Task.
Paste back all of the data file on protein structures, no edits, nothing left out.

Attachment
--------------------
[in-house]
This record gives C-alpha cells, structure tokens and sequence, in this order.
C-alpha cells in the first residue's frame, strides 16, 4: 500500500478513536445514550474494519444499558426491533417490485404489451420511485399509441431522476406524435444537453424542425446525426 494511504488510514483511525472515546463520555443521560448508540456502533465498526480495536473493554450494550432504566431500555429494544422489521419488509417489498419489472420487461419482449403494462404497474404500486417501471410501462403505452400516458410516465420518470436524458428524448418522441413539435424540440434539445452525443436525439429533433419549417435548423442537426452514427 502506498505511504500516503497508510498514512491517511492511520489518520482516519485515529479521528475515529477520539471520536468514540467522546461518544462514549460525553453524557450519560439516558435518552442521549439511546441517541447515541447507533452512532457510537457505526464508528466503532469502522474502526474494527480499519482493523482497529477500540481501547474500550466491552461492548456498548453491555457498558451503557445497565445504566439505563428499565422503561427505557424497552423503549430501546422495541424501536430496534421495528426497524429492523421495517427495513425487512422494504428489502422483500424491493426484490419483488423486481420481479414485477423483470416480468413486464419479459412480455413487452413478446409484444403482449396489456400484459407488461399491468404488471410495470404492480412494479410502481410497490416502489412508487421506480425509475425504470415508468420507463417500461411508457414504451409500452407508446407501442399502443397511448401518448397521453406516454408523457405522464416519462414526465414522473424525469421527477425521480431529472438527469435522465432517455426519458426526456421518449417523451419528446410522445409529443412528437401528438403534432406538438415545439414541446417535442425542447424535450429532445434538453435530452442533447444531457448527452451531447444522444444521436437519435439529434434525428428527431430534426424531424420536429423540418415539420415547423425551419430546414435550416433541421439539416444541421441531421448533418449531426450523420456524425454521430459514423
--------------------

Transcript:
[in-house]
This record gives C-alpha cells, structure tokens and sequence, in this order.
C-alpha cells in the first residue's frame, strides 16, 4: 500500500478513536445514550474494519444499558426491533417490485404489451420511485399509441431522476406524435444537453424542425446525426 494511504488510514483511525472515546463520555443521560448508540456502533465498526480495536473493554450494550432504566431500555429494544422489521419488509417489498419489472420487461419482449403494462404497474404500486417501471410501462403505452400516458410516465420518470436524458428524448418522441413539435424540440434539445452525443436525439429533433419549417435548423442537426452514427 502506498505511504500516503497508510498514512491517511492511520489518520482516519485515529479521528475515529477520539471520536468514540467522546461518544462514549460525553453524557450519560439516558435518552442521549439511546441517541447515541447507533452512532457510537457505526464508528466503532469502522474502526474494527480499519482493523482497529477500540481501547474500550466491552461492548456498548453491555457498558451503557445497565445504566439505563428499565422503561427505557424497552423503549430501546422495541424501536430496534421495528426497524429492523421495517427495513425487512422494504428489502422483500424491493426484490419483488423486481420481479414485477423483470416480468413486464419479459412480455413487452413478446409484444403482449396489456400484459407488461399491468404488471410495470404492480412494479410502481410497490416502489412508487421506480425509475425504470415508468420507463417500461411508457414504451409500452407508446407501442399502443397511448401518448397521453406516454408523457405522464416519462414526465414522473424525469421527477425521480431529472438527469435522465432517455426519458426526456421518449417523451419528446410522445409529443412528437401528438403534432406538438415545439414541446417535442425542447424535450429532445434538453435530452442533447444531457448527452451531447444522444444521436437519435439529434434525428428527431430534426424531424420536429423540418415539420415547423425551419430546414435550416433541421439539416444541421441531421448533418449531426450523420456524425454521430459514423